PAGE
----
Moreover, Luke notes that Jesus grew in wisdom – he did not get it supernaturally.  A quick scan through the Gospels shows that Jesus used about 50 Old Testament scriptures in teachings, to withstand temptations, and to prove himself during testing.  Wisdom is gained as one study the works of God, the words of God and the ways of God in the Scriptures, and prayerfully reflecting on it.

Jesus made an effort to grow in knowledge and wisdom to prepare and position himself for purpose, so that he would not be unprepared when God released him into his call. To prepare for our purpose, we should do the same!

Grow all the way physically

grow_taller
Grow all the way physically!

Jesus also grew physically healthy and strong for his purpose – and he needed to!  His ministry period of three years was wide and intense.  Conservative sources suggest that Jesus walked more than 5000 kilometres during these three years, while doing intense teaching, preaching, healing and deliverance almost daily.  His travels were over rough terrains and in harsh weather conditions.  With this in mind Jesus trained for strength and endurance; he grew in stature.

But nowhere during the life of Jesus is his strength and endurance clearer than the 24 hours of his arrest, trials, torture and crucifixion.  That Jesus was alive and alert on the cross is an amazing feat in itself!  His brutal beatings and whipping would have left him weak, stripped of his skin and tissue from his back, having lost much blood.  Yet Jesus somehow found strength to walk to his crucifixion, carry his cross part of the way, and, having finished his task, “bowed his head and gave up his spirit.”[11]    Would he have fainted before the cross, his redemptive work would have been incomplete.  But Jesus grew strong enough beforehand in order to finish his task.

Let this be our example. Don’t let your body grow weak and let you down before it is your time!  Our culture is obsessed about looking pretty, bulky or skinny – looks are superficial.  Rather, grow strong and healthy.  Determine to grow all the way to see your purpose through.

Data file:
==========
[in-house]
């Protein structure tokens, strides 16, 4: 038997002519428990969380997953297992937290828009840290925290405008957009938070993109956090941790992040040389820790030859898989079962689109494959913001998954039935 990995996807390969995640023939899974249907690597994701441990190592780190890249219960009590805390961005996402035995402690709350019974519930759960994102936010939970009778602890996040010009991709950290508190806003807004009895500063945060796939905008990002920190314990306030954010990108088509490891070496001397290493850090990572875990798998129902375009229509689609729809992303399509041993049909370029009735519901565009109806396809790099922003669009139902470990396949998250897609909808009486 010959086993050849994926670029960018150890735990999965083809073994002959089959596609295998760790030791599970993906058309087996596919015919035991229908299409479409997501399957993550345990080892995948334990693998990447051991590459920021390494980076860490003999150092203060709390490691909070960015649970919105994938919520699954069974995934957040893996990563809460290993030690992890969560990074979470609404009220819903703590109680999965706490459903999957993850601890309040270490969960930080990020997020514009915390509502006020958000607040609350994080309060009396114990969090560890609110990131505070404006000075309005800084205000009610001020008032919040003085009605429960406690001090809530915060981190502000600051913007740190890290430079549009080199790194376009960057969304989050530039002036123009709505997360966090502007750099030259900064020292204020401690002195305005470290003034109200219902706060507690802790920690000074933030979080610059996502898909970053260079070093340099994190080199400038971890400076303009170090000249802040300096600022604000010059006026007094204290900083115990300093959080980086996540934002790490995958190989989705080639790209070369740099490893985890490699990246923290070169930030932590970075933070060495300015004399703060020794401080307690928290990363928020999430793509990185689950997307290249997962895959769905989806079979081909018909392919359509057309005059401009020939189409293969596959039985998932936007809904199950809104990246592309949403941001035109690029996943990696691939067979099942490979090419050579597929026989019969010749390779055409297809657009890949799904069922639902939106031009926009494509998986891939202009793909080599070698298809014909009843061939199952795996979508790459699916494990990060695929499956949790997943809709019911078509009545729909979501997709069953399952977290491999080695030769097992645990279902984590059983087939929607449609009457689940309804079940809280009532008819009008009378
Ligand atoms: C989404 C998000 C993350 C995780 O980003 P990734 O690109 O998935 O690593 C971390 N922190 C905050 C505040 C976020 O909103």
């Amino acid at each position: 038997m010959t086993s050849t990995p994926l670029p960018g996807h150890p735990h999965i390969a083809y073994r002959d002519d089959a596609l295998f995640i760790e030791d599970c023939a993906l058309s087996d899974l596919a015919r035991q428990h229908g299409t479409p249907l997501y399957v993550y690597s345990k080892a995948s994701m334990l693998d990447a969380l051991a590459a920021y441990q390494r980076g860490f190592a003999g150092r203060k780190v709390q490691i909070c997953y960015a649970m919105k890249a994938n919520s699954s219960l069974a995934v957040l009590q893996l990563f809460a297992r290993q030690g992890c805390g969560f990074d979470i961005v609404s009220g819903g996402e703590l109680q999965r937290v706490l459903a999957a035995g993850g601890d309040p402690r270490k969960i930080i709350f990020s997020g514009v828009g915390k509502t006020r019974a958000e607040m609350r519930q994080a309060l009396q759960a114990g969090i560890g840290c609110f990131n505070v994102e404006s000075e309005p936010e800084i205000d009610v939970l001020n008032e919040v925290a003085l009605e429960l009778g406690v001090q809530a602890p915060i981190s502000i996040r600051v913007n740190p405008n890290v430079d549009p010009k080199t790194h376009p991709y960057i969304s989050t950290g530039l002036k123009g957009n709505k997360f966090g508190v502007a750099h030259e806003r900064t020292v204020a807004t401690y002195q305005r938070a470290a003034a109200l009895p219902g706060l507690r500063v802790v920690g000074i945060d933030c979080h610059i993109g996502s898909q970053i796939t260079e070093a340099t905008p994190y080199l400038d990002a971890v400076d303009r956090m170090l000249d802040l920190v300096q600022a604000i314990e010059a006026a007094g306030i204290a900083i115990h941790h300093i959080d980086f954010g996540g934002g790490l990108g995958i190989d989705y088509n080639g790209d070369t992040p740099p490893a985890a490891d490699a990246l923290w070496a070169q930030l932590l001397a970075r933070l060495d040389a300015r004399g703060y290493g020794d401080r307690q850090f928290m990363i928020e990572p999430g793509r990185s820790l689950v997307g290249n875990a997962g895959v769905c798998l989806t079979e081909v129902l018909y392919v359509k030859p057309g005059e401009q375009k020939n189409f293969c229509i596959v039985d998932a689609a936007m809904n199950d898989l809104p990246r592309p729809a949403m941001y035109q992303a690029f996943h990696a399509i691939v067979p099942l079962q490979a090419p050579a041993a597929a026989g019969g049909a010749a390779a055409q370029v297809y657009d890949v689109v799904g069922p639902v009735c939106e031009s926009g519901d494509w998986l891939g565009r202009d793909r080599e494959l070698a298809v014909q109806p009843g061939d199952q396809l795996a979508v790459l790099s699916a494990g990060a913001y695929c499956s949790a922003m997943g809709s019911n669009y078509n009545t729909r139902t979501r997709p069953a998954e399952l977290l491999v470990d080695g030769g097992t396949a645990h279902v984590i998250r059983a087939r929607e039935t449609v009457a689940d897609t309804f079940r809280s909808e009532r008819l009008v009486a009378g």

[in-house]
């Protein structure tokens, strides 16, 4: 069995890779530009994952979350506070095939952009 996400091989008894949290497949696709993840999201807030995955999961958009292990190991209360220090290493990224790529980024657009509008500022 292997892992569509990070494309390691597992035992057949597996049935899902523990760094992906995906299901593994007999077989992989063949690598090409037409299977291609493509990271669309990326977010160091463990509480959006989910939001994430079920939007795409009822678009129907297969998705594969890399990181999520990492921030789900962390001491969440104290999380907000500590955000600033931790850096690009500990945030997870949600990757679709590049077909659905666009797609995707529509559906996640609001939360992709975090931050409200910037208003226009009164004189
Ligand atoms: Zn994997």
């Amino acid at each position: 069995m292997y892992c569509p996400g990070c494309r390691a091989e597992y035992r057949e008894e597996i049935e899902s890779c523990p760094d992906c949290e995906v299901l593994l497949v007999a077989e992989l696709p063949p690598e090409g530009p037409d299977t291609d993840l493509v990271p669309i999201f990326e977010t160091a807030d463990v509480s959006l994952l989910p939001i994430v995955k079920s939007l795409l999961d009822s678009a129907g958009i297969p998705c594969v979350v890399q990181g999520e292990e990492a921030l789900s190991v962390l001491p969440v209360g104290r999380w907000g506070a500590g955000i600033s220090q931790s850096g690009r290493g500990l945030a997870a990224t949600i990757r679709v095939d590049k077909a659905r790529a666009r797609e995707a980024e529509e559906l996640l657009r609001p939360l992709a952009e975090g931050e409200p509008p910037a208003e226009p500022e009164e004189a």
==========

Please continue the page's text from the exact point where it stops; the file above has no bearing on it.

Grow all the way spiritually

child praying
Grow all the way spiritually!

Jesus deliberately cultivated an intimate relationship with God his Abba, his Daddy, through prayer. We see this in his habitual evening retreats for prayer and solitude.  This intimate relationship with God provided for Jesus a source of strength and refreshing, his security in identity and purpose, as well as direction for what he should say and do.  Bluntly: without this vital spiritual link Jesus would not have had any way to fulfil his purpose, seeing as his purpose was derived, directed and sustained by his relationship with the Father.  Therefore, Jesus intentionally grew in relationship with God through a well-developed prayer life before his release into his purpose.

Likewise, your purpose is also derived, directed and sustained by your relationship with God your Father.  And therefore, determine to cultivate a healthy prayer life to grow in the same intimacy with God your Father.

Grow all the way emotionally

grow_friends
Grow all the way emotionally!

Jesus’ emotional capacity is astounding!  He could maintain meaningful relationships with such a diverse group of people – a skill essential for his ministry!  His disciples were such a diverse group (as I wrote about in Known by your Love), resulting in constant tension and frequent conflict.  Yet he could patiently lead, teach and love them all!  He was able to identify and show kindness to the various groups of Jews (Pharisees, Sadducees, Zealots, scribes, lawyers, tax collectors and sinners, etc) and even many groups of outsiders (Greeks, Romans, Samaritans, etc).  Jesus was able to maintain love and peace amidst conflict day in and day out.  He displayed remarkable emotional maturity indeed!

Luke records that Jesus intentionally grew in his emotional and relational capacity – where he was.  Without this development Jesus would have short-ended his own ministry.  I suggest that you and I also need to intentionally grow our emotional and relational capacity to fulfil our purpose – preferably before we are released into it!  How?  Start by intentionally widening our relationships to include people very different from us, and practice speaking the truth in love, not shying away from conflict.

Although Jesus stuck in the nowhere town of Nazareth, he was ready to be released on the day the father chose.  From a young age Jesus demonstrated intentionality in his attitude to “be about my Father’s business”[12], and made it his daily activity to “purposefully grow intellectually, physically, spiritually and emotionally”[13] until the day of his activation when “the Holy Spirit descended on Him.”[14]

So make it your aim to daily grow wiser, fitter, closer to God and closer to people – that you too may be ready to be released, and not be found unprepared for your purpose!

[1] Luke 3:21-23

[2] Luke 2:11

[3] Luke 2:49

[4] Acts 10:38

[5] I must give credit to John Andrews who highlighted this significant point in Jesus’ development to me.

[6] Acts 22:3; cf 5:34.

[7] Luke 2:50

[8] John 1:46

[9] Mark 6:4 and John 7:15 as examples.

[10] Proverbs 9:10

[11] John 19:30

[12] Luke 2:49

[13] Luke 2:52

[14] Luke 3:22